News | December 10, 2021

Virginia joins effort to curb pollution from heavier vehicles

Virginia joins 15 states, including North Carolina, that already committed to a goal of having at least 30% of all new medium- and heavy-duty vehicle sales in the state be zero emission vehicles by no later than 2030, and 100% by no later than 2050. (©Robert Llewellyn)

This week Virginia Governor Ralph Northam announced key steps to advance the Commonwealth’s efforts to curb vehicle pollution by signing the multi-state Medium- and Heavy-Duty Vehicle Memorandum of Understanding.

Virginia joins 15 states, including North Carolina, that already signed the agreement. Each state commits to a goal of having at least 30% of all new medium- and heavy-duty vehicle sales in the state be zero emission vehicles by no later than 2030, and 100% by no later than 2050.

“We applaud Governor Northam for joining this agreement,” said Trip Pollard, leader of SELC’s Land and Community Program. “Transportation is the largest source of climate pollution in Virginia, and this step to address medium- and heavy-duty vehicle emissions builds upon Virginia’s landmark adoption of Clean Car Standards for light-duty vehicles.”

Transportation accounts for almost 35% of total greenhouse gas emissions in Virginia, and heavy-duty vehicles—such as tractor-trailer trucks—contribute over a quarter of transportation greenhouse gas pollution. This pollution is a major driver of climate change, and Virginia and other states in our region are already experiencing climate change effects such as sea-level rise and extreme weather events, and economic impacts.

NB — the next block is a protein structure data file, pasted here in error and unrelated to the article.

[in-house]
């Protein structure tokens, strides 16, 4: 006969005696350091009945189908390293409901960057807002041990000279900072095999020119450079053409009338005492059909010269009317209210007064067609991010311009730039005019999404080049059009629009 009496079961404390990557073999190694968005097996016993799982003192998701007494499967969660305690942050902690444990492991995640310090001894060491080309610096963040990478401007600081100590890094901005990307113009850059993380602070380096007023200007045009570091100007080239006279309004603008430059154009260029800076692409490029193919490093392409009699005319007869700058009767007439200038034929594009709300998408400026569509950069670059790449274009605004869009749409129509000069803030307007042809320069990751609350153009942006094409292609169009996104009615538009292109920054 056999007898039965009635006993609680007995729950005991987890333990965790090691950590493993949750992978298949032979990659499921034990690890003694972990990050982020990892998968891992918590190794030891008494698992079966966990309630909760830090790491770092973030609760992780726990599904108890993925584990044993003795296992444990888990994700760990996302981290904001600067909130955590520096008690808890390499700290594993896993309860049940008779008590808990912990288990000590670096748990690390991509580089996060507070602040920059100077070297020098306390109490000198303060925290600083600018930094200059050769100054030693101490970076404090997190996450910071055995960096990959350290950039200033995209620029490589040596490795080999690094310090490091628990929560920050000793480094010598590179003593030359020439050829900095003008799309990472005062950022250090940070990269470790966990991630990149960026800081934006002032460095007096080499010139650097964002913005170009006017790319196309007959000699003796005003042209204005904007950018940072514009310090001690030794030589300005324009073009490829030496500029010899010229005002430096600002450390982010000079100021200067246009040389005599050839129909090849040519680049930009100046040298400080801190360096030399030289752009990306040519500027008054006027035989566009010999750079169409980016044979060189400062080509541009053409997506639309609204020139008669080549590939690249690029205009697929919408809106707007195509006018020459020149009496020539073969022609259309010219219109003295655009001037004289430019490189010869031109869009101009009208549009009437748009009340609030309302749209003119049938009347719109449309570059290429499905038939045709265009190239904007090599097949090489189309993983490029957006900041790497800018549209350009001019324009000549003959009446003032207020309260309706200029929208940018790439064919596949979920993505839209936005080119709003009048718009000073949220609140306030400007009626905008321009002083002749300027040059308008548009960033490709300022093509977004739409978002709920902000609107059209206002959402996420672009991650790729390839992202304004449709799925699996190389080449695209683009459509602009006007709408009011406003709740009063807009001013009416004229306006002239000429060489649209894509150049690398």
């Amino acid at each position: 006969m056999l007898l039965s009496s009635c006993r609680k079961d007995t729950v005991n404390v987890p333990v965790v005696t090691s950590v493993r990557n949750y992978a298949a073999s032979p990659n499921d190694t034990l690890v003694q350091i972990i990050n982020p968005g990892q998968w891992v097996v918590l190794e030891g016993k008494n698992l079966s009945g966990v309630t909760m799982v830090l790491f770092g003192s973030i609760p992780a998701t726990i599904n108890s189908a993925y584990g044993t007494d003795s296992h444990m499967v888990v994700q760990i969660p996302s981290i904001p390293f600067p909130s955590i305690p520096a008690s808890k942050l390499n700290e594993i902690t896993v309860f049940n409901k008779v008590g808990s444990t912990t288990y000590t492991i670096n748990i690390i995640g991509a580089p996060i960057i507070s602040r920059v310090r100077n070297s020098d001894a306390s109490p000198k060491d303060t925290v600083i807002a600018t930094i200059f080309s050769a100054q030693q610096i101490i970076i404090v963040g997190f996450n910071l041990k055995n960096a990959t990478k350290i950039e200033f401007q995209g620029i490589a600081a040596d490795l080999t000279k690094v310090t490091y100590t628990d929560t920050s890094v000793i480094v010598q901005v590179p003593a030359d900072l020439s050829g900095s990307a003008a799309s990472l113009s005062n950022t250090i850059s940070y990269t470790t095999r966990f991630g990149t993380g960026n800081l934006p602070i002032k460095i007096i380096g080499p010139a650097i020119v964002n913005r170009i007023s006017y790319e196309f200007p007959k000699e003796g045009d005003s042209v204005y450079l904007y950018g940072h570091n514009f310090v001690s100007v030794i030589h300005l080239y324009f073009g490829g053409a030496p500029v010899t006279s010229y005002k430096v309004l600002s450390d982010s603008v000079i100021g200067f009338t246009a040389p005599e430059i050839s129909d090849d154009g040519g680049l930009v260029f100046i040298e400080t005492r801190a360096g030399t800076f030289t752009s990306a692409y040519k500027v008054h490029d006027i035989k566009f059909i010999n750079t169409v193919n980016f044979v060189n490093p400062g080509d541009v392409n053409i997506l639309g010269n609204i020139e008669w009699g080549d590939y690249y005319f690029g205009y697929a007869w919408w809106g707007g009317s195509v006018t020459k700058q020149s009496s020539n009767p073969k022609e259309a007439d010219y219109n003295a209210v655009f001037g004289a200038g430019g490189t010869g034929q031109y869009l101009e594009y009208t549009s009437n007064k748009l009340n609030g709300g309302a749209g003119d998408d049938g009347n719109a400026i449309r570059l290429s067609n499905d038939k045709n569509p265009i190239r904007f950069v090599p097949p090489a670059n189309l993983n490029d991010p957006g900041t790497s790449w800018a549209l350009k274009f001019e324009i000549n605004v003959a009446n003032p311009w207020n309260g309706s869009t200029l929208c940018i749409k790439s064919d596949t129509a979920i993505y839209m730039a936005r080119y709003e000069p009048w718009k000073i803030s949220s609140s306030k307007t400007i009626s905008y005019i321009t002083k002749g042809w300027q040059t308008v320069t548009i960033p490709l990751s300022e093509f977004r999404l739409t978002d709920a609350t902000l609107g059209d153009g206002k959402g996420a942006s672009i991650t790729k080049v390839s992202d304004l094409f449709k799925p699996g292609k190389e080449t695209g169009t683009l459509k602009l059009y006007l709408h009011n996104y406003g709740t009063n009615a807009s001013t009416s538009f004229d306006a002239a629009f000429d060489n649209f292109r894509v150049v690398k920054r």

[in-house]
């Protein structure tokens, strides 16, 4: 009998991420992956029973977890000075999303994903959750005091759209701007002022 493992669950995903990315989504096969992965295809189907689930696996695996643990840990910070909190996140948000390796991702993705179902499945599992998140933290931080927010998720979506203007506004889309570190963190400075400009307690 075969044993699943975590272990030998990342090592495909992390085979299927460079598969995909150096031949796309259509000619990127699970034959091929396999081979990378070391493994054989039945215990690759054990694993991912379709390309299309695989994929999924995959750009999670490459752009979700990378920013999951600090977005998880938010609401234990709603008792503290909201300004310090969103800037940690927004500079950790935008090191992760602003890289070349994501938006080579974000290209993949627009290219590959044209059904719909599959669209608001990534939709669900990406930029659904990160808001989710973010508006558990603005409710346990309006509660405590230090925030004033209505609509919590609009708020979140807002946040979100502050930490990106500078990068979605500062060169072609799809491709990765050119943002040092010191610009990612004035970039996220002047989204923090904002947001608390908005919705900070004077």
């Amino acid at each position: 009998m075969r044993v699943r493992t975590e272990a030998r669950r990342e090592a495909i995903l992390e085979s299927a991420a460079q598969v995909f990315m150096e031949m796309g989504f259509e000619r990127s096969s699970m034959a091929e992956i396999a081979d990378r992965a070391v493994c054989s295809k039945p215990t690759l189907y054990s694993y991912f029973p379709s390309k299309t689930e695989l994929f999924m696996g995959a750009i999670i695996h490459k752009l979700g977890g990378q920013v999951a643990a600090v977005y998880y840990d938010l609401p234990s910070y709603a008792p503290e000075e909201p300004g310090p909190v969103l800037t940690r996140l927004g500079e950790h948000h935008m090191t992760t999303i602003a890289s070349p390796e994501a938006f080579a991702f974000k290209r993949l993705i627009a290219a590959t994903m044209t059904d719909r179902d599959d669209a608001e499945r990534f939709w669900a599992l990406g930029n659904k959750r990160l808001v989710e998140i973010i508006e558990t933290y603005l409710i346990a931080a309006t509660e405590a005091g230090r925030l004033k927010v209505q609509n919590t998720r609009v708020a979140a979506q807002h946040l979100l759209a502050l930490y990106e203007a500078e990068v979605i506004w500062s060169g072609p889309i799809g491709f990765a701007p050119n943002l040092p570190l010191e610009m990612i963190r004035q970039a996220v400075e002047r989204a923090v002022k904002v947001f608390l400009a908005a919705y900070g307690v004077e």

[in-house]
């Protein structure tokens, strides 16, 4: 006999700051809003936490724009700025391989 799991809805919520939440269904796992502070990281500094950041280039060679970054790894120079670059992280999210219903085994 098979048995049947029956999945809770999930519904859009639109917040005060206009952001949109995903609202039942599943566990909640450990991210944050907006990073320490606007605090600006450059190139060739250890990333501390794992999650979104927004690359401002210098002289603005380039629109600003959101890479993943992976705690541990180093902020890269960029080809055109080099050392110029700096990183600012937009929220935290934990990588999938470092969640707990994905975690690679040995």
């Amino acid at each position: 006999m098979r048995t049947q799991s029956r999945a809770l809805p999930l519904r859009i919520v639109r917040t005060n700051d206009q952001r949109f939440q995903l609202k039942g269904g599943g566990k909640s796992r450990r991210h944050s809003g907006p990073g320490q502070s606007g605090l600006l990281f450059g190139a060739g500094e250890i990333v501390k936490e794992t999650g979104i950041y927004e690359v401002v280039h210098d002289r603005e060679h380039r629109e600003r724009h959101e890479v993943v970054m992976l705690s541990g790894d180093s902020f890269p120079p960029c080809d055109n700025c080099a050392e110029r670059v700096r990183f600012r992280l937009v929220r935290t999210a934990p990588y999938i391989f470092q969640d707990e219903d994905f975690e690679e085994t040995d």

Transportation is the largest source of climate pollution in Virginia, and this step to address medium- and heavy-duty vehicle emissions builds upon Virginia’s landmark adoption of Clean Car Standards for light-duty vehicles.

Trip Pollard, Leader of SELC’s Land and Community Program

According to the Environmental Protection Agency, medium and heavy-duty vehicles make up less than 10% of all vehicles on the road, yet are responsible for over 60% of all tailpipe nitrogen oxides (NOx) and particulate matter (PM) emissions from the on-road fleet. These emissions can cause serious public health impacts and they disproportionately impact low-income communities and communities of color—which are often located near freight corridors, ports, and distribution centers. Importantly, signatories of the MOU agree to work to accelerate deployment of zero emission medium- and heavy-duty vehicles in these communities.

A recent study found that electrifying medium- and heavy-duty vehicles nationwide by 2040 could bring up to $485 billion in health and environmental benefits due to pollution reductions. “Joining with other states to tackle pollution form these larger vehicles is good for our economy, good for our health, and good for our communities,” said Pollard. Last week/Two weeks ago, the State Air Pollution Control Board officially adopted clean car standards for light-duty vehicles, as required by legislation passed by the General Assembly earlier this year.

We’re helping to accelerate clean transportation in Virginia.